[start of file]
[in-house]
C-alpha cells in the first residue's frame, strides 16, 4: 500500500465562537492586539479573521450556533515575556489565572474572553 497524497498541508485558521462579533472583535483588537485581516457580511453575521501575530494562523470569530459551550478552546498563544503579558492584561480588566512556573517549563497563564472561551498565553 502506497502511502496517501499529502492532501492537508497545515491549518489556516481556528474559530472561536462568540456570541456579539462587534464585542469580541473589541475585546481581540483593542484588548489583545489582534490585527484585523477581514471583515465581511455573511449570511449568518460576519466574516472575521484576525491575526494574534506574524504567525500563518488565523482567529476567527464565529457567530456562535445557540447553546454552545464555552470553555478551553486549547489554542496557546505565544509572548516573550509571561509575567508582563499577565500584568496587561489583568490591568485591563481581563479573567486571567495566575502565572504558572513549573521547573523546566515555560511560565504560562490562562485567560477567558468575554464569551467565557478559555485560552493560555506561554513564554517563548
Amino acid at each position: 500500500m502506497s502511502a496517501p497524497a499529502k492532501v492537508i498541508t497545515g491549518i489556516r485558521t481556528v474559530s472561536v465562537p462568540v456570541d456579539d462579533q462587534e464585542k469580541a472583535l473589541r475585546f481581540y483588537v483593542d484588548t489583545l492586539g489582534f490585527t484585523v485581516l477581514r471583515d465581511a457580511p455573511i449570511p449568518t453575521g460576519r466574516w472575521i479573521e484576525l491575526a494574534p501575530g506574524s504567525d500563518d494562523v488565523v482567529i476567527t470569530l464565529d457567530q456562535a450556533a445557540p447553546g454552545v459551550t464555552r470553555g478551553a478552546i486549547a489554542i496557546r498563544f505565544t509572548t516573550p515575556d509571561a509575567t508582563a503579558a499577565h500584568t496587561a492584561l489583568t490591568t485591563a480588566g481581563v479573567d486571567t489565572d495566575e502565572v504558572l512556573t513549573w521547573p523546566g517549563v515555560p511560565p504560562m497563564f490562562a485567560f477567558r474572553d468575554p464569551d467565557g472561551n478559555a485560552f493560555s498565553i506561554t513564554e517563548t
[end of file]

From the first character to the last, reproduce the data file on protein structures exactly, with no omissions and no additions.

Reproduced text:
[in-house]
C-alpha cells in the first residue's frame, strides 16, 4: 500500500465562537492586539479573521450556533515575556489565572474572553 497524497498541508485558521462579533472583535483588537485581516457580511453575521501575530494562523470569530459551550478552546498563544503579558492584561480588566512556573517549563497563564472561551498565553 502506497502511502496517501499529502492532501492537508497545515491549518489556516481556528474559530472561536462568540456570541456579539462587534464585542469580541473589541475585546481581540483593542484588548489583545489582534490585527484585523477581514471583515465581511455573511449570511449568518460576519466574516472575521484576525491575526494574534506574524504567525500563518488565523482567529476567527464565529457567530456562535445557540447553546454552545464555552470553555478551553486549547489554542496557546505565544509572548516573550509571561509575567508582563499577565500584568496587561489583568490591568485591563481581563479573567486571567495566575502565572504558572513549573521547573523546566515555560511560565504560562490562562485567560477567558468575554464569551467565557478559555485560552493560555506561554513564554517563548
Amino acid at each position: 500500500m502506497s502511502a496517501p497524497a499529502k492532501v492537508i498541508t497545515g491549518i489556516r485558521t481556528v474559530s472561536v465562537p462568540v456570541d456579539d462579533q462587534e464585542k469580541a472583535l473589541r475585546f481581540y483588537v483593542d484588548t489583545l492586539g489582534f490585527t484585523v485581516l477581514r471583515d465581511a457580511p455573511i449570511p449568518t453575521g460576519r466574516w472575521i479573521e484576525l491575526a494574534p501575530g506574524s504567525d500563518d494562523v488565523v482567529i476567527t470569530l464565529d457567530q456562535a450556533a445557540p447553546g454552545v459551550t464555552r470553555g478551553a478552546i486549547a489554542i496557546r498563544f505565544t509572548t516573550p515575556d509571561a509575567t508582563a503579558a499577565h500584568t496587561a492584561l489583568t490591568t485591563a480588566g481581563v479573567d486571567t489565572d495566575e502565572v504558572l512556573t513549573w521547573p523546566g517549563v515555560p511560565p504560562m497563564f490562562a485567560f477567558r474572553d468575554p464569551d467565557g472561551n478559555a485560552f493560555s498565553i506561554t513564554e517563548t